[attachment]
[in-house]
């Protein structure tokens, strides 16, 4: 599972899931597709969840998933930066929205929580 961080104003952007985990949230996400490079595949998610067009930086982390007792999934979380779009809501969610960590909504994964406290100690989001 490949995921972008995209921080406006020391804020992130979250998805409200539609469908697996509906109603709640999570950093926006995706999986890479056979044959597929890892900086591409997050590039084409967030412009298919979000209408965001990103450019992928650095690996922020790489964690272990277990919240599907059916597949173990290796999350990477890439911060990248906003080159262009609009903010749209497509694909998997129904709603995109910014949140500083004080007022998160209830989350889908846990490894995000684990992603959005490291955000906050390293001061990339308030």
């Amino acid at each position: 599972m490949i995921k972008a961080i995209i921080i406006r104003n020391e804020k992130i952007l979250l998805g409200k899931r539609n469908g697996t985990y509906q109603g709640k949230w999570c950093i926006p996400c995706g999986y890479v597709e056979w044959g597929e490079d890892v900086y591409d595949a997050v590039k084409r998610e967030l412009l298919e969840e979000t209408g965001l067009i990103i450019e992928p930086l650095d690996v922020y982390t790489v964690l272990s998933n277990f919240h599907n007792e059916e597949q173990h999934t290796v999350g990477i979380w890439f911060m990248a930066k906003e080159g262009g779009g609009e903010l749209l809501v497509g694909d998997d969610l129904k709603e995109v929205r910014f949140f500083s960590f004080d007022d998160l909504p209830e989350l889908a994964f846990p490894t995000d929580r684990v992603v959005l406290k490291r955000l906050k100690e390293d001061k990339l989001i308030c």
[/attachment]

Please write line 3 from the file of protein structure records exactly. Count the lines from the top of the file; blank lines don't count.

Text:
């Amino acid at each position: 599972m490949i995921k972008a961080i995209i921080i406006r104003n020391e804020k992130i952007l979250l998805g409200k899931r539609n469908g697996t985990y509906q109603g709640k949230w999570c950093i926006p996400c995706g999986y890479v597709e056979w044959g597929e490079d890892v900086y591409d595949a997050v590039k084409r998610e967030l412009l298919e969840e979000t209408g965001l067009i990103i450019e992928p930086l650095d690996v922020y982390t790489v964690l272990s998933n277990f919240h599907n007792e059916e597949q173990h999934t290796v999350g990477i979380w890439f911060m990248a930066k906003e080159g262009g779009g609009e903010l749209l809501v497509g694909d998997d969610l129904k709603e995109v929205r910014f949140f500083s960590f004080d007022d998160l909504p209830e989350l889908a994964f846990p490894t995000d929580r684990v992603v959005l406290k490291r955000l906050k100690e390293d001061k990339l989001i308030c």